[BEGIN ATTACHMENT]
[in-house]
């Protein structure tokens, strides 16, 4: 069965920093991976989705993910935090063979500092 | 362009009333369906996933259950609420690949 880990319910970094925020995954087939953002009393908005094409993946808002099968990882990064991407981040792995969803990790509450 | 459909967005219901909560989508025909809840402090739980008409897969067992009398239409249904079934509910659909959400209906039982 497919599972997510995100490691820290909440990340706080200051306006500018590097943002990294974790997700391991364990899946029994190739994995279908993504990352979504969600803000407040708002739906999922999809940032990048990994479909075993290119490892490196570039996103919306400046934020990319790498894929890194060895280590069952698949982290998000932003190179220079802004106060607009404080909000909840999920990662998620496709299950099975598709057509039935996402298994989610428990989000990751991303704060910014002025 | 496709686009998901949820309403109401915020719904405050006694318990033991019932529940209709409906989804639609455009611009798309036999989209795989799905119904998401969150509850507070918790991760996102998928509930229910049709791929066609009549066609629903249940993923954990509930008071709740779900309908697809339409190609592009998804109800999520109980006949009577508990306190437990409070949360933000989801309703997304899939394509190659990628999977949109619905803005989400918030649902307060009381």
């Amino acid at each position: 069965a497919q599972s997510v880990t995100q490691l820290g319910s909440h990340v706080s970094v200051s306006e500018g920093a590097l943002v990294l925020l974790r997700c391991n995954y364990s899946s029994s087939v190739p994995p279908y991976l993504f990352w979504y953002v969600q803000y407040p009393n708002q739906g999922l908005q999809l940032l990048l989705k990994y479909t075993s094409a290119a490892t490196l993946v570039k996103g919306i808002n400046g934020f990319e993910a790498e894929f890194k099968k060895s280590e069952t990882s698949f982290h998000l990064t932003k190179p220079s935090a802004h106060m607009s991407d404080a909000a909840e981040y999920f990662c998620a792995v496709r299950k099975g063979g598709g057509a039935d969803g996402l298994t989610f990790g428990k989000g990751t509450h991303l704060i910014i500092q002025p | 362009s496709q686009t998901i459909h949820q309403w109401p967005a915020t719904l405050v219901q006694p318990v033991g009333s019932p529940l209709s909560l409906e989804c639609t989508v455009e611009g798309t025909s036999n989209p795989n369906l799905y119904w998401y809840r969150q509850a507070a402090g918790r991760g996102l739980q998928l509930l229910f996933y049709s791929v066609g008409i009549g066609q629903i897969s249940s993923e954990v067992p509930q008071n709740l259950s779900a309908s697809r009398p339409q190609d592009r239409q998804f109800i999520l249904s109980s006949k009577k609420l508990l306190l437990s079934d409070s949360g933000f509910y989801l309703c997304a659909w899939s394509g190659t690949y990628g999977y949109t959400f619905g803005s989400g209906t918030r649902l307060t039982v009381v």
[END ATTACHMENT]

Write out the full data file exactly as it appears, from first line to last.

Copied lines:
[in-house]
């Protein structure tokens, strides 16, 4: 069965920093991976989705993910935090063979500092 | 362009009333369906996933259950609420690949 880990319910970094925020995954087939953002009393908005094409993946808002099968990882990064991407981040792995969803990790509450 | 459909967005219901909560989508025909809840402090739980008409897969067992009398239409249904079934509910659909959400209906039982 497919599972997510995100490691820290909440990340706080200051306006500018590097943002990294974790997700391991364990899946029994190739994995279908993504990352979504969600803000407040708002739906999922999809940032990048990994479909075993290119490892490196570039996103919306400046934020990319790498894929890194060895280590069952698949982290998000932003190179220079802004106060607009404080909000909840999920990662998620496709299950099975598709057509039935996402298994989610428990989000990751991303704060910014002025 | 496709686009998901949820309403109401915020719904405050006694318990033991019932529940209709409906989804639609455009611009798309036999989209795989799905119904998401969150509850507070918790991760996102998928509930229910049709791929066609009549066609629903249940993923954990509930008071709740779900309908697809339409190609592009998804109800999520109980006949009577508990306190437990409070949360933000989801309703997304899939394509190659990628999977949109619905803005989400918030649902307060009381």
């Amino acid at each position: 069965a497919q599972s997510v880990t995100q490691l820290g319910s909440h990340v706080s970094v200051s306006e500018g920093a590097l943002v990294l925020l974790r997700c391991n995954y364990s899946s029994s087939v190739p994995p279908y991976l993504f990352w979504y953002v969600q803000y407040p009393n708002q739906g999922l908005q999809l940032l990048l989705k990994y479909t075993s094409a290119a490892t490196l993946v570039k996103g919306i808002n400046g934020f990319e993910a790498e894929f890194k099968k060895s280590e069952t990882s698949f982290h998000l990064t932003k190179p220079s935090a802004h106060m607009s991407d404080a909000a909840e981040y999920f990662c998620a792995v496709r299950k099975g063979g598709g057509a039935d969803g996402l298994t989610f990790g428990k989000g990751t509450h991303l704060i910014i500092q002025p | 362009s496709q686009t998901i459909h949820q309403w109401p967005a915020t719904l405050v219901q006694p318990v033991g009333s019932p529940l209709s909560l409906e989804c639609t989508v455009e611009g798309t025909s036999n989209p795989n369906l799905y119904w998401y809840r969150q509850a507070a402090g918790r991760g996102l739980q998928l509930l229910f996933y049709s791929v066609g008409i009549g066609q629903i897969s249940s993923e954990v067992p509930q008071n709740l259950s779900a309908s697809r009398p339409q190609d592009r239409q998804f109800i999520l249904s109980s006949k009577k609420l508990l306190l437990s079934d409070s949360g933000f509910y989801l309703c997304a659909w899939s394509g190659t690949y990628g999977y949109t959400f619905g803005s989400g209906t918030r649902l307060t039982v009381v």